CRASH SAFETY OF A TYPICAL BAY TABLE IN A RAILWAY VEHICLE

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Transport Problems

Silesian University of Technology

Subject: Economics , Transportation , Transportation Science & Technology

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eISSN: 2300-861X

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VOLUME 10 , ISSUE SE (December 2015) > List of articles

CRASH SAFETY OF A TYPICAL BAY TABLE IN A RAILWAY VEHICLE

Emmanuel MATSIKA / Qian PENG

Keywords : secondary collision, bay table, crash, quasi-static tests, dynamic tests, body block, impact aggression

Citation Information : Transport Problems. Volume 10, Issue SE, Pages 97-110, DOI: https://doi.org/10.21307/tp-2015-065

License : (CC BY-SA 4.0)

Published Online: 21-April-2017

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ABSTRACT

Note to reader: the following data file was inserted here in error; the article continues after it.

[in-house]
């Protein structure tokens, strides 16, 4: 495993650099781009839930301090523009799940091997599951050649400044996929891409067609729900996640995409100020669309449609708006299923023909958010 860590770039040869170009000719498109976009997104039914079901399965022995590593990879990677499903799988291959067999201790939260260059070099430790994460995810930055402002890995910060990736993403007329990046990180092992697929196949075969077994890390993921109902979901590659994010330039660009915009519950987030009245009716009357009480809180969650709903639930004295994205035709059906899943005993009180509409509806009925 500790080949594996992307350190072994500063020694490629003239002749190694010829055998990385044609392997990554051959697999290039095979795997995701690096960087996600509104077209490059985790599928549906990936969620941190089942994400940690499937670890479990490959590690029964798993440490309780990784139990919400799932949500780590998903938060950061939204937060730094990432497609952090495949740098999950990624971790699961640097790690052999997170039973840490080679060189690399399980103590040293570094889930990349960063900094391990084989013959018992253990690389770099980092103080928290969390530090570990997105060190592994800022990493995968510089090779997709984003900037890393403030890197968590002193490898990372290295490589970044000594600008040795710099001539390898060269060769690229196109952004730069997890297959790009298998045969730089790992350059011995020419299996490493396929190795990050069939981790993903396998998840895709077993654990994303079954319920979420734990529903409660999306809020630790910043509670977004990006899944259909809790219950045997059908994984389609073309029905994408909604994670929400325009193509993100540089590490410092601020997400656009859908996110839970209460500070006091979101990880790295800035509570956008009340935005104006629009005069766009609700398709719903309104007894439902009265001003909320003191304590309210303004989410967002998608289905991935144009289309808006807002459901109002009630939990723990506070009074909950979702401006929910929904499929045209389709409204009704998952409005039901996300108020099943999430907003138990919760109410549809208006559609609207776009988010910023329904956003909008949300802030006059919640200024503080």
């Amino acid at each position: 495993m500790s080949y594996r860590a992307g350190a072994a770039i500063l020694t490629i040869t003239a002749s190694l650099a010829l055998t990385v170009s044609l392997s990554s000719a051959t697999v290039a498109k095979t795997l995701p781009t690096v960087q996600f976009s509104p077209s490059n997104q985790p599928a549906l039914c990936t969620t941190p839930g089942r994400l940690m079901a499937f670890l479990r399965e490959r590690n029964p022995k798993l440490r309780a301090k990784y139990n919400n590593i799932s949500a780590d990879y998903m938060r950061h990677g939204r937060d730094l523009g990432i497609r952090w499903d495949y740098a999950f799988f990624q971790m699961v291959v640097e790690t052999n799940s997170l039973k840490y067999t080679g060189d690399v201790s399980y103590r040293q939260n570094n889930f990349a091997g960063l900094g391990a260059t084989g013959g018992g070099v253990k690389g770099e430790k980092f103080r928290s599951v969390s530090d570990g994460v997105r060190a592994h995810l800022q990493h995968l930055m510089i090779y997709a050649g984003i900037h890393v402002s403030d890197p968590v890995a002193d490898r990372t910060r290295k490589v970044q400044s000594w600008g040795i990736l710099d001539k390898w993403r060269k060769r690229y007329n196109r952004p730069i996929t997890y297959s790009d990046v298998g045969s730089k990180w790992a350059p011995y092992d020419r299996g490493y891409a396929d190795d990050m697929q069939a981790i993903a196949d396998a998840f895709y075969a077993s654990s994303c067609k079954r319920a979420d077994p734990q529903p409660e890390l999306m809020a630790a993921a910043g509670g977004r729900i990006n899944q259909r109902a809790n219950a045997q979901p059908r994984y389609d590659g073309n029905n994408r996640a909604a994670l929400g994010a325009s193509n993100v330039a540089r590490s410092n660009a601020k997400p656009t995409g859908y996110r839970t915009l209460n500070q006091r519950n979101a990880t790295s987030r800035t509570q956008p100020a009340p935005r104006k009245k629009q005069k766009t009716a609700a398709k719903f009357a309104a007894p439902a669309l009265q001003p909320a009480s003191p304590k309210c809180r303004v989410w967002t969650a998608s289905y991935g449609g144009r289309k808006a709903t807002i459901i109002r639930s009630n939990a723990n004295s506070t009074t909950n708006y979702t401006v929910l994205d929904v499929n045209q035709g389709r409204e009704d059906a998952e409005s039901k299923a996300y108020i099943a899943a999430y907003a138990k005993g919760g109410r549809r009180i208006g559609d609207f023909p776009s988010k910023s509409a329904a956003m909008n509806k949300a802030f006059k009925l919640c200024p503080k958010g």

Increasingly, urban and high speed trains are incorporating tables (workstations) as common railway vehicle interior furniture because passengers prefer seating by bay tables. Among table design characteristics, the most challenging is meeting crashworthiness requirements. Past accident data and sled test results have shown that in the event of railway vehicle frontal impact, occupants located in the bay seating are exposed to chest and abdominal injuries upon contact with tables resulting from secondary collision. In some cases tables have tended to be structurally weak; they easily detach from the side walls and/or floor mounting. Subsequently these become unguided missiles that strike occupants, resulting in injuries. This paper presents an analysis of the crash performance of a typical bay table. The results provide some understanding of the table’s crash safety, giving an indication of its impact aggression. Table materials are characterised using quasi-static compressive tests. In addition, experimental dynamic (impact) tests are conducted using a pendulum representing a body block (mass). The results provide information about the possible loading of the table on the occupant in the event of a crash. Contact forces are compared with chest and abdominal injury tolerance thresholds to infer the collision injury potential. Recommendations are then made on design of bay tables to meet the “functional-strength-and-safety balance”.

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